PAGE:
A laser that vaporizes animal tissue "a la Flash Gordon's ray gun" may someday enable nearsighted people to throw away their glasses or contact lenses, a researcher said.
"Our ultimate hope is that with a 20-second laser treatment you may never need glasses again, but we are only in the infancy of human trials," Dr. Herbert Kaufman, chairman of the Department of Ophthalmology at Louisiana State University Eye Center in New Orleans, said Wednesday."We have finished the animal studies and are far enough along to say research with the Excimer laser that vaporizes tissue a la Flash Gordon's ray gun is particularly exciting and that it looks like the technique works well," Kaufman, professor of pharmacology and experimental therapeutics, said in an interview.
About 140 million Americans wear corrective lenses, according to statistics of the American Optometric Association, and 25 million of them suffer from myopia, or nearsightedness, in which visual clarity decreases with distance.
The technique has been tested on 70 monkeys during the past year, but has been tried on only one person. Kaufman and the manufacturer of the laser, VISX Inc. of Sunnyvale, Calif., recently petitioned the Food and Drug Administration to allow expanded human studies.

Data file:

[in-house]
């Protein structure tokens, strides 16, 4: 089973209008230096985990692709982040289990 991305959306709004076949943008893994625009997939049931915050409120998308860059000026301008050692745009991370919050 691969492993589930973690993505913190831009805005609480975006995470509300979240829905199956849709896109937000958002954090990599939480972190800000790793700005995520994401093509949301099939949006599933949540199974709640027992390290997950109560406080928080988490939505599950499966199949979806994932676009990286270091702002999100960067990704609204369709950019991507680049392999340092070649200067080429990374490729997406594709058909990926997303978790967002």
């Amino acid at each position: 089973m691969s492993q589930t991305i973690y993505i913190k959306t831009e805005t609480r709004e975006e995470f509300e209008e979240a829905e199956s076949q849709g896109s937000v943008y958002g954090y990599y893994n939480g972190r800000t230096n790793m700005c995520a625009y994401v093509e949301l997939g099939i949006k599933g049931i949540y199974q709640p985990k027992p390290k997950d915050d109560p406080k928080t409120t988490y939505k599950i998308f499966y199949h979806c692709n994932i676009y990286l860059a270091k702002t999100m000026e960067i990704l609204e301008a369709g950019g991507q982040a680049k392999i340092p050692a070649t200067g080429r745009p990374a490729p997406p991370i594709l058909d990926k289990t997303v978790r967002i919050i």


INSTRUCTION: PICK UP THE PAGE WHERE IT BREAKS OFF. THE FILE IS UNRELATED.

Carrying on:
Most myopic people have an eye somewhat longer than normal from front to back, and the laser corrects nearsightedness in the same fashion as contact lenses or the surgical procedure radial keratotomy - by flattening the front curvature of the cornea.
Radial keratotomy is an operation in which tiny shallow cuts are made in the cornea.
The cornea is a transparent, gelatinous cover one-fiftieth of an inch thick that sits over the pupil like a crystal over a watch face and plays a key role in bending light to focus images on the retina at the back of the eye.
"The short ultraviolet light of the laser has such tremendous energy, it tears apart atoms in the corneal tissue without heat or burning," Kaufman said at a three-day international ophthalmology conference sponsored by the University of California, San Francisco, School of Medicine and held in conjunction with the opening of a new vision center at the school.
Repeated pulses of the light are beamed through a computer-controlled shutter-like device with such precision that "the tissue vaporizes in segments finer than a human hair," he said.
The laser shapes a bowl-like lens on the cornea, changing the focus at the front of the eye and correcting the myopia, Kaufman said.
The scientists were able to make the monkeys, which had normal vision, farsighted to the exact degree desired. The monkeys' vision was tested by having them identify objects from varying distances.
"We want to make nearsighted humans farsighted enough to compensate for their myopia," Kaufman said. "It seems we have the control needed to accomplish this without damaging the eye."
If all goes well, the laser may eventually not only help nearsightedness, Kaufman said, but also benefit patients whose vision is impaired by farsightedness or an astigmatism.